Jumping into the multibillion-dollar market for biosimilar insulin products seemed like a no-brainer for Merck & Co., which is one of the world’s leaders in diabetes.
But the company’s Lantus biosim partnership with Korea’s Samsung Bioepis has faced its share of challenges, not the least of which is a patent fight that has stymied its launch despite a tentative FDA approval last summer
Now Merck is ditching the biosimilar Lantus market altogether and shelling out cash to Samsung Bioepis for its costs, too. That leaves Mylan and its partner Biocon as the only major biosimilar players in a strong position to challenge Eli Lilly and Boehringer Ingelheim’s biosim Basaglar—and Sanofi’s Lantus brand itself, when its last patents expire in 2020.
Merck continues to work with Samsung Bioepis on other biosimilars in oncology and immunology, according to the statement. “We believe that biosimilars can present significant opportunities for cost savings through competition and improved patient access to therapies,” the company said. (See more details on FiercePharma)
Heralding an end for Changchun Changsheng Life Sciences, whose name literally means “long life,” a furious Chinese government handed out its verdict on the company’s role in a high-profile vaccine scandal that provoked nationwide anger and doomed the careers of several top-ranking government officials.
The Changchun, China-based vaccine maker will be fined a whopping 9.11 billion Chinese yuan ($1.32 billion) on eight violations of drug regulations, China’s National Medical Products Administration said in a release (Chinese) Tuesday as the agency concluded its investigation.
The sheer size of the punishment—rarely seen, if not unprecedented in China’s biopharma history—shows just how far Beijing is willing to go to placate public anger and deter future offenders that could damage its drug industry’s reputation.
Confirming what the agency had found during an on-site probe, the charges said Changsheng mixed different batches of active vaccine ingredients, including expired ones; failed to run proper efficacy tests; fabricated vaccine production dates; and manipulated or destroyed original records to cover its tracks. (cr. FiercePharma)
Last year, the U.S. Food and Drug Administration (FDA) approved what is perhaps the boldest use of digital technology in healthcare: a pill that is integrated with an ingestible sensor that captures information about whether the patient has complied with her medication regimen. A patient ingests the pill and it sends the data to a patch worn on her torso, which adds various physiologic measures. From there the information is wirelessly sent to a mobile phone app, allowing both the patient and her physician to track how the patient is using and responding to her medication. (See more details on FiercePharma)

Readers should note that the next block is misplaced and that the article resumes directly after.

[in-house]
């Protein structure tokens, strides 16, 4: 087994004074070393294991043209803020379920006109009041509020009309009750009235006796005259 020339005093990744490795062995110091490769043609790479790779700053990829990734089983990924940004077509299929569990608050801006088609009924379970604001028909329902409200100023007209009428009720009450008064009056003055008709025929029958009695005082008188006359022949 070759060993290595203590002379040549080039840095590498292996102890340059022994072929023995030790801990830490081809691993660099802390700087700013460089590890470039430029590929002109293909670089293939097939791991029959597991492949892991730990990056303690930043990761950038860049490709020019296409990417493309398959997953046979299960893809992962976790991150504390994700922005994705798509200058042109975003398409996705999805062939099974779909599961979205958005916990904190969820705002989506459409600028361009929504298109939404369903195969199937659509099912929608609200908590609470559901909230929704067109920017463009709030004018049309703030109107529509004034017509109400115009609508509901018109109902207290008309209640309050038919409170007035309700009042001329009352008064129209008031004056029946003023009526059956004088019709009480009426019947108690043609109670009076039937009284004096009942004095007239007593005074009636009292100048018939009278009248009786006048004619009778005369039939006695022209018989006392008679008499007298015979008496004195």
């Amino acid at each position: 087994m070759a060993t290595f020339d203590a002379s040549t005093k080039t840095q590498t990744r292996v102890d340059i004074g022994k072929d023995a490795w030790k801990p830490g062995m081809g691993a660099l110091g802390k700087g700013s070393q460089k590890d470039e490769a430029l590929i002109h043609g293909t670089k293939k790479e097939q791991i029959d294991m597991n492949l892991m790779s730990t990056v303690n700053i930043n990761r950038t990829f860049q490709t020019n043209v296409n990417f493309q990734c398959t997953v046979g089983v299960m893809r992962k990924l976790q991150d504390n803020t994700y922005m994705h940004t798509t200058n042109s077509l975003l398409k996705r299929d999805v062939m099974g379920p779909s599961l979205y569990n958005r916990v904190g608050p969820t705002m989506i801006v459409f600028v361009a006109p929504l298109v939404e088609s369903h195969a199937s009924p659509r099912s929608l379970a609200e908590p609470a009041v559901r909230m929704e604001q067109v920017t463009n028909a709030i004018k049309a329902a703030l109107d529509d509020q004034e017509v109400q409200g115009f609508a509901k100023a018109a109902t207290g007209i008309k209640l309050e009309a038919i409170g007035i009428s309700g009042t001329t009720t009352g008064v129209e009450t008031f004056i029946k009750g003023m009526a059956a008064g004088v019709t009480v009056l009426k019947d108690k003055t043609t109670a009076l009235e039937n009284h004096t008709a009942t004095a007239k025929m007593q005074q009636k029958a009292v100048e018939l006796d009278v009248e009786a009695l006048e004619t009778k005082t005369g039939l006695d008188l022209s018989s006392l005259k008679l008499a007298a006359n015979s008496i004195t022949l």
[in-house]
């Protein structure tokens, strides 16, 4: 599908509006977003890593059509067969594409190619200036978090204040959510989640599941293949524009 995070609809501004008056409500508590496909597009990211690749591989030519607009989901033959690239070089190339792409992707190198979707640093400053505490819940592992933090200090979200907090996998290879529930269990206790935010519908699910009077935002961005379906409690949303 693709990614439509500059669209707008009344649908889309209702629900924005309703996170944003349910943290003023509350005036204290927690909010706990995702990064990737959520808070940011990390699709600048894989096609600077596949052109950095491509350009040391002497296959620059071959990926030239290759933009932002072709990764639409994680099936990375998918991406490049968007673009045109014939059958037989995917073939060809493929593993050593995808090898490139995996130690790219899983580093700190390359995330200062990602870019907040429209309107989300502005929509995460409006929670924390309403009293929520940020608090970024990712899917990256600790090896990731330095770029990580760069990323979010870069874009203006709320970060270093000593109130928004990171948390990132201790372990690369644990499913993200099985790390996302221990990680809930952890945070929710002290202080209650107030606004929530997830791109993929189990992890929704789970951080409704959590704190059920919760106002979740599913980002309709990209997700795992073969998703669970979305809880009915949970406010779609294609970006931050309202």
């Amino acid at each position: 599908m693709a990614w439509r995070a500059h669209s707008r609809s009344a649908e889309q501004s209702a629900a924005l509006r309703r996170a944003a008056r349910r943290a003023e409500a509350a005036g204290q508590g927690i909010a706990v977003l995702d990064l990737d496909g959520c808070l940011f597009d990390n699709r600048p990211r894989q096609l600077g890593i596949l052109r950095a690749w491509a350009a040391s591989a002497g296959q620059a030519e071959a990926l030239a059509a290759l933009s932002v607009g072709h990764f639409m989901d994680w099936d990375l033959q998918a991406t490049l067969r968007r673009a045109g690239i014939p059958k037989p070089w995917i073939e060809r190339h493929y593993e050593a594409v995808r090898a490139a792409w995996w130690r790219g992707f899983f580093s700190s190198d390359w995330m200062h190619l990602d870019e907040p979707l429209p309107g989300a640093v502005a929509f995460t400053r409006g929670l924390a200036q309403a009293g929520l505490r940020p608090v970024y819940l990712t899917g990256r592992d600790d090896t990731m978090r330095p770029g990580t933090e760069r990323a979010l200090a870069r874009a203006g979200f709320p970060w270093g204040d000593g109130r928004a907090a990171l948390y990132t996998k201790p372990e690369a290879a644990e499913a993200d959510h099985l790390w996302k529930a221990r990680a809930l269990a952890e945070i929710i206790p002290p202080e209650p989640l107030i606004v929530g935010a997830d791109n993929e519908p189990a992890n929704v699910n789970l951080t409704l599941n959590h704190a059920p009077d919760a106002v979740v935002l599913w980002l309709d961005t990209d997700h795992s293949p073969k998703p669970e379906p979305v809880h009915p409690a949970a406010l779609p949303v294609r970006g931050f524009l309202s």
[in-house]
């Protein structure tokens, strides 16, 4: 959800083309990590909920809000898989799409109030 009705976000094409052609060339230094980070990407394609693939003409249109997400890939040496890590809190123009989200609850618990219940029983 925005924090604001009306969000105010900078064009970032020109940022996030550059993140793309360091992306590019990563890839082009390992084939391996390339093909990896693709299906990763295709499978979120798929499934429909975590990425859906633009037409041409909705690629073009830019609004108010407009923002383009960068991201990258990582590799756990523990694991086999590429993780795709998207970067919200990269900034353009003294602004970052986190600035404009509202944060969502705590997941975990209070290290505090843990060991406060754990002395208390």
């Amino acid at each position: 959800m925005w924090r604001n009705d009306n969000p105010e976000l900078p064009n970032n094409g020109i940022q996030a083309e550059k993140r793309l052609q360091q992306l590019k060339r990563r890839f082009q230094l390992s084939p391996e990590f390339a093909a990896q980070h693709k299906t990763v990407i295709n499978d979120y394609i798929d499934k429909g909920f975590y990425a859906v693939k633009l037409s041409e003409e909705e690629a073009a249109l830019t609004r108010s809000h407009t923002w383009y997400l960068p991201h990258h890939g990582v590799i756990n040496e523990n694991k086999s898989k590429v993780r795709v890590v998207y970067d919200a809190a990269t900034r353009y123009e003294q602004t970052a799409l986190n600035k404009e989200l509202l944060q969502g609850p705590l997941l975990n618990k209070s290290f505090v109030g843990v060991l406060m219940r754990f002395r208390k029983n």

China’s Zhejiang Huahai Pharmaceutical for years enjoyed the upside of the U.S. pharmaceutical market, selling its valsartan API to drugmakers producing blood pressure meds for the market. Now it is seeing the downside, having its products banned by the FDA and facing litigation over the discovery of a suspected carcinogen in its API.
The Chinese company disclosed (PDF) to the Shanghai Stock Exchange that it has been named in multiple lawsuits, according to a translated copy of the filing. The FDA said it has put Huahai on its import alert list, banning its products from the U.S. The company, whose APIs are in about half of the valsartan blood pressure medicines sold in the U.S., last summer instigated a global recall of its products. While the levels of NDMA in Huahai’s valsartan API were trace amounts, they were considered unacceptable, the FDA has said. Further testing has also found N-Nitrosodiethylamine (NDEA), another suspected carcinogen, in the API. (cr: FiercePharma)
The Food and Drug Administration conducted a surprise inspection of the headquarters of the e-cigarette maker Juul Labs last Friday, carting away more than a thousand documents it said were related to the company’s sales and marketing practices.
The move, announced on Tuesday, was seen as an attempt to ratchet up pressure on the company, which controls 72 percent of the e-cigarette market in the United States and whose products have become popular in high schools. The F.D.A. said it was particularly interested in whether Juul deliberately targeted minors as consumers.
CEPI, the global outbreak preparedness group, has been busy since it launched last year, raising more than $600 million and handing out grants to back research into neglected diseases. In its latest move, the coalition awarded $18.7 million to Johnson & Johnson and Oxford University’s Jenner Institute to support MERS, Lassa and Nipah vaccines.
Oxford and Janssen nabbed $14.6 million to support phase 1 testing and manufacturing for later phases of work on a Middle East Respiratory Syndrome candidate. If the adenovirus-vectored vaccine succeeds in a phase 1 test underway in the U.K., CEPI could award more money, and the partners could build an investigational stockpile to use in an outbreak. The deal also includes $4.1 million in funding for preclinical work on Lassa and Nipah vaccines.
CEPI, the Coalition for Epidemic Preparedness Innovations, formed last year with support from global nonprofits, governments and industry. So far, the coalition has reached $630 million of its $1 billion funding goal and has distributed tens of millions of dollars to support vaccine work against its priority targets. (See more details on FiercePharma)